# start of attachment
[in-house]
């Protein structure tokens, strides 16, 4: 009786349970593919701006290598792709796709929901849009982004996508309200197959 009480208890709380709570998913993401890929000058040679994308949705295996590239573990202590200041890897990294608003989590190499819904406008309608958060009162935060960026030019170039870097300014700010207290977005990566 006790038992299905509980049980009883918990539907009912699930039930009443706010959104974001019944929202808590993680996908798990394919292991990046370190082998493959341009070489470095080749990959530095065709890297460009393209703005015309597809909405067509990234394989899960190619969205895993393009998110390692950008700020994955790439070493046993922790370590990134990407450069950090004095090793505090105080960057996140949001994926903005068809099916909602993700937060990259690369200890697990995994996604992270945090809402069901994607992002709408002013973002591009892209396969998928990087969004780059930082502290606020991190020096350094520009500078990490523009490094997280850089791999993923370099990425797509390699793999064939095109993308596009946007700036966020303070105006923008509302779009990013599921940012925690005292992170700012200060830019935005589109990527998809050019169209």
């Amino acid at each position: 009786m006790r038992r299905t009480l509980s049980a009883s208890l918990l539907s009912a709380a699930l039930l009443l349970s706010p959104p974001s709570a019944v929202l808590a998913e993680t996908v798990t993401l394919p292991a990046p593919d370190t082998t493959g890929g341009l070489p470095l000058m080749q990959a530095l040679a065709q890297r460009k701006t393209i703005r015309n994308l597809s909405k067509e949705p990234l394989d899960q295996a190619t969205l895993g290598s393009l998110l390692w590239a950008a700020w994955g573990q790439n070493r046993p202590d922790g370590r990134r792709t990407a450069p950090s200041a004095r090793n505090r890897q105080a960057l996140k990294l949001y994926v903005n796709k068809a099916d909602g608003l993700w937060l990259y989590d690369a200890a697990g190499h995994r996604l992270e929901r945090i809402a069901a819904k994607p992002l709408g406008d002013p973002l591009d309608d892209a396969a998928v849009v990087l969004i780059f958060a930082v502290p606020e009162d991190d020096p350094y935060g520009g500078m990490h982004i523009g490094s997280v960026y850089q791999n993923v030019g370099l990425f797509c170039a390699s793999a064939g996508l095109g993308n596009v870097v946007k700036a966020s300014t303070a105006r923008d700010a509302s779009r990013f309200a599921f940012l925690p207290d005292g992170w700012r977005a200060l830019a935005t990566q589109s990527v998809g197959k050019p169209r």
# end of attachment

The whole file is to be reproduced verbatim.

[in-house]
């Protein structure tokens, strides 16, 4: 009786349970593919701006290598792709796709929901849009982004996508309200197959 009480208890709380709570998913993401890929000058040679994308949705295996590239573990202590200041890897990294608003989590190499819904406008309608958060009162935060960026030019170039870097300014700010207290977005990566 006790038992299905509980049980009883918990539907009912699930039930009443706010959104974001019944929202808590993680996908798990394919292991990046370190082998493959341009070489470095080749990959530095065709890297460009393209703005015309597809909405067509990234394989899960190619969205895993393009998110390692950008700020994955790439070493046993922790370590990134990407450069950090004095090793505090105080960057996140949001994926903005068809099916909602993700937060990259690369200890697990995994996604992270945090809402069901994607992002709408002013973002591009892209396969998928990087969004780059930082502290606020991190020096350094520009500078990490523009490094997280850089791999993923370099990425797509390699793999064939095109993308596009946007700036966020303070105006923008509302779009990013599921940012925690005292992170700012200060830019935005589109990527998809050019169209």
């Amino acid at each position: 009786m006790r038992r299905t009480l509980s049980a009883s208890l918990l539907s009912a709380a699930l039930l009443l349970s706010p959104p974001s709570a019944v929202l808590a998913e993680t996908v798990t993401l394919p292991a990046p593919d370190t082998t493959g890929g341009l070489p470095l000058m080749q990959a530095l040679a065709q890297r460009k701006t393209i703005r015309n994308l597809s909405k067509e949705p990234l394989d899960q295996a190619t969205l895993g290598s393009l998110l390692w590239a950008a700020w994955g573990q790439n070493r046993p202590d922790g370590r990134r792709t990407a450069p950090s200041a004095r090793n505090r890897q105080a960057l996140k990294l949001y994926v903005n796709k068809a099916d909602g608003l993700w937060l990259y989590d690369a200890a697990g190499h995994r996604l992270e929901r945090i809402a069901a819904k994607p992002l709408g406008d002013p973002l591009d309608d892209a396969a998928v849009v990087l969004i780059f958060a930082v502290p606020e009162d991190d020096p350094y935060g520009g500078m990490h982004i523009g490094s997280v960026y850089q791999n993923v030019g370099l990425f797509c170039a390699s793999a064939g996508l095109g993308n596009v870097v946007k700036a966020s300014t303070a105006r923008d700010a509302s779009r990013f309200a599921f940012l925690p207290d005292g992170w700012r977005a200060l830019a935005t990566q589109s990527v998809g197959k050019p169209r």